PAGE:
What to Know About a Balance Bike

Reviewed by Jabeen Begum, MD on October 13, 2022

Cycling is a fun activity and a great exercise for kids. A family bike ride is a wonderful way to help your kids get the hour of moderate-to-vigorous exercise they need every day, and learning to ride a two-wheel bike is a major milestone in a child's life. A balance bike is a useful tool that can make this transition easier. 

What Is a Balance Bike? 

A balance bike is a two-wheeled bike without pedals. Kids move the balance bike by sitting on the seat and walking the bike around with their feet. As they gain confidence and skill, they'll learn to push off with their feet and glide on the balance bike. There are typically no brakes on a balance bike, so kids slow down by dragging their feet. Balance bikes separate the skills of balancing and pedaling, so kids only have to focus on learning one at a time.

Balance Bike Benefits

Balance bikes can make the process of learning to ride a two-wheeler easier for kids. When choosing between a balance bike vs training wheels, you might consider some of the benefits of starting with a balance bike, which can be: 

More secure. Balance bikes are lower to the ground because children use their feet to propel them. Very young children can ride them and feel secure with their feet on the ground.

Less expensive. If you buy your child a balance bike, you can avoid buying a tricycle and a 12-inch bicycle with training wheels. If you already have a bike with training wheels, you can convert it to a balance bike by simply removing the pedals and chain.

Safer. Balance bikes are easier to maneuver and less likely to tip over than tricycles. They give kids more control over their speed, so they only go as fast as they're comfortable going. Children can focus completely on balancing, which prepares them in case they start to fall. Because the balance bike is lower to the ground, they can simply put their foot down to stop a fall.

Lighter in weight. Balance bikes don't have pedals or a drivetrain, so they're much lighter than a regular bike. Most balance bikes with a 12-inch wheel weigh between six and nine pounds, whereas a traditional bike with a 12-inch wheel typically weighs 12 to 15 pounds. In fact, a traditional bike can weigh 50% of what your child does.

A lighter bike is easier to maneuver and control and less tiring to ride. Your child will have more stamina and be able to spend more time riding a lighter bike. Imagine having to ride a bike that's half your weight up a hill, and you will better understand the benefits of a lighter bike.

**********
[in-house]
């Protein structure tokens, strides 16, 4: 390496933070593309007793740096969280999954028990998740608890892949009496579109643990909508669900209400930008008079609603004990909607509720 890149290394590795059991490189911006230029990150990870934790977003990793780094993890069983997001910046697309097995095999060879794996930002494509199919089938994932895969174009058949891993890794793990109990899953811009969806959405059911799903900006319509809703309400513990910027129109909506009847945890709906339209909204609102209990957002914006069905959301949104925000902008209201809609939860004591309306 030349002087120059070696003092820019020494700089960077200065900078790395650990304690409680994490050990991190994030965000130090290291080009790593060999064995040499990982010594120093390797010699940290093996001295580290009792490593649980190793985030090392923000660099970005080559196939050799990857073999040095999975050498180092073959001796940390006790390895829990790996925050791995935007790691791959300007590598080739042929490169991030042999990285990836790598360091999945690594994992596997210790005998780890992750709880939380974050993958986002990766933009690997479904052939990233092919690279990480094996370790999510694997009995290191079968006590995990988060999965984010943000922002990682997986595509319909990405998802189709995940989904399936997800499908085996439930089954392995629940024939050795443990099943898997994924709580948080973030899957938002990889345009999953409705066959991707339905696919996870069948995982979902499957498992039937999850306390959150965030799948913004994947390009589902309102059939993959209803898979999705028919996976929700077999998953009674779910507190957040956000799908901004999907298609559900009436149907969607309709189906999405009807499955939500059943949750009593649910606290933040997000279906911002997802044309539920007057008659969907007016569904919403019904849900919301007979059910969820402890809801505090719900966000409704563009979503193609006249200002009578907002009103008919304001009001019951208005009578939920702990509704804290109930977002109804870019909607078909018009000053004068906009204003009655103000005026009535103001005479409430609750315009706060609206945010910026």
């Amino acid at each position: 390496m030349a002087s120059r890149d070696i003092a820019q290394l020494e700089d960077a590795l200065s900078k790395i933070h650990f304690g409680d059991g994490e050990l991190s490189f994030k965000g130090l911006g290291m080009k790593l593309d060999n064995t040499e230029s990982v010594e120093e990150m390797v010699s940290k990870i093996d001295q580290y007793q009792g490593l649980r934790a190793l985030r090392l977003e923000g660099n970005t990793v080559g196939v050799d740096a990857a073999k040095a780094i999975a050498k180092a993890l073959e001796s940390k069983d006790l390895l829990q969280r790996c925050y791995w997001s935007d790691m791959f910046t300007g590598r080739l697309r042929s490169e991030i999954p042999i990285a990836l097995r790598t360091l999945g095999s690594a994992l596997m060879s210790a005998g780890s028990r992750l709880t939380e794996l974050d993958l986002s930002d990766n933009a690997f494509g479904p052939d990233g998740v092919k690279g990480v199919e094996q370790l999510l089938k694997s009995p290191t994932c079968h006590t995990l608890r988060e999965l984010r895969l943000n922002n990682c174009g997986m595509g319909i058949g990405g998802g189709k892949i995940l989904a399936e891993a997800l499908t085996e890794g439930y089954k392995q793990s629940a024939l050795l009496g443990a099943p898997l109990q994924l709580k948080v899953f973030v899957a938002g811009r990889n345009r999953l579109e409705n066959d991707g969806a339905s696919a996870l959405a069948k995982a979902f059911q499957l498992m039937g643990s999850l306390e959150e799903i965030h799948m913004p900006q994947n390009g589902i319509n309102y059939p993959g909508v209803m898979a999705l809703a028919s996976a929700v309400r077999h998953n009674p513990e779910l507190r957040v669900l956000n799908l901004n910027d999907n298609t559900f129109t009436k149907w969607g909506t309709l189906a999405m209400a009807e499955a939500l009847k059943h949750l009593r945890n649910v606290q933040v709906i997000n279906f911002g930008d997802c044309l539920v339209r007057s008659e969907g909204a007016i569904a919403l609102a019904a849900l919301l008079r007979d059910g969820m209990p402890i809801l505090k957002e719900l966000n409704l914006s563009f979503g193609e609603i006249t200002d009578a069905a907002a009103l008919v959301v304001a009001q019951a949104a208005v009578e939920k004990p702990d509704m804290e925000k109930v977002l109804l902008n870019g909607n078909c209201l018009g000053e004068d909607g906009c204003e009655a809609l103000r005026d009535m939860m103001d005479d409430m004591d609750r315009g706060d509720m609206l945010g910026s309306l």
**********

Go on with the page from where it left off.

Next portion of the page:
Able to teach better habits. Riding a balance bike teaches children to ride naturally. They don't have to learn a set of skills to ride with training wheels and then unlearn them to ride without them. With a balance bike, kids learn to lean into turns the way they will when they're riding a normal bike. When they're riding a bike with training wheels, they can't lean into turns because the training wheels limit how far the bike will lean.

Children who learn to ride a balance bike generally learn to ride a pedal bike independently at a younger age. While most children learn to ride without training wheels around the age of five or six, children as young as three learn to ride a pedal bike after using a balance bike.

How to Use a Balance Bike

You can buy balance bikes in many sizes for children of all ages. You can start children on a balance bike whenever they're comfortable, but starting around age two-and-a-half is ideal. Put your child's helmet on and make sure it fits correctly. Make sure your child is also wearing sturdy shoes that fit well since they'll probably use their feet to slow down. 

Show your child how to lean the bike a bit and then swing their leg over to get them on the bike. They should sit in the seat with both feet on the ground and their hands on the handlebars. Let your child practice getting on and off the bike several times by themself before they start riding. 

Next, tell your child to walk the bike slowly forward. When they're ready to stop, they can just stop walking. Once they're comfortable walking the bike, though, encourage them to use their feet to push off. For very young children, it may help if you stand in front of them so they can look at you. You want them to look where they're going, not at the ground. 

Let them get comfortable at every stage before you move on to the next one. When they master pushing off the ground, try to get them to keep their feet up for longer periods of time. Using a slight downward slope can make this process easier. Finally, you can add in steering when they're comfortable pushing and gliding. Teach them to lean into their turns and turn the handlebars. 

When your child is around four years old and an expert at riding their balance bike, they can start to transition to a pedal bike. At this point, it should be easy because they've already mastered balancing and steering. 

How to Choose a Balance Bike

It's important to choose a balance bike that fits your child now rather than one they will grow into. Your child should be able to get on the bike easily even at a young age. When they're sitting down, both their feet should be flat on the ground. Look for a bike with plenty of air in the tires so it can easily go over various surfaces. Some balance bikes also come with hand brakes if you want your child to learn to use them. 

Show Sources

Centers for Disease Control and Prevention: "Physical Activity Guidelines for School-Aged Children and Adolescents."
Cycling UK: "Video: How to teach your child to ride a balance bike."
Intermountain Healthcare: "The Benefits of Balance Bikes."
USA Cycling: "Balance Bike vs. Training Wheels."

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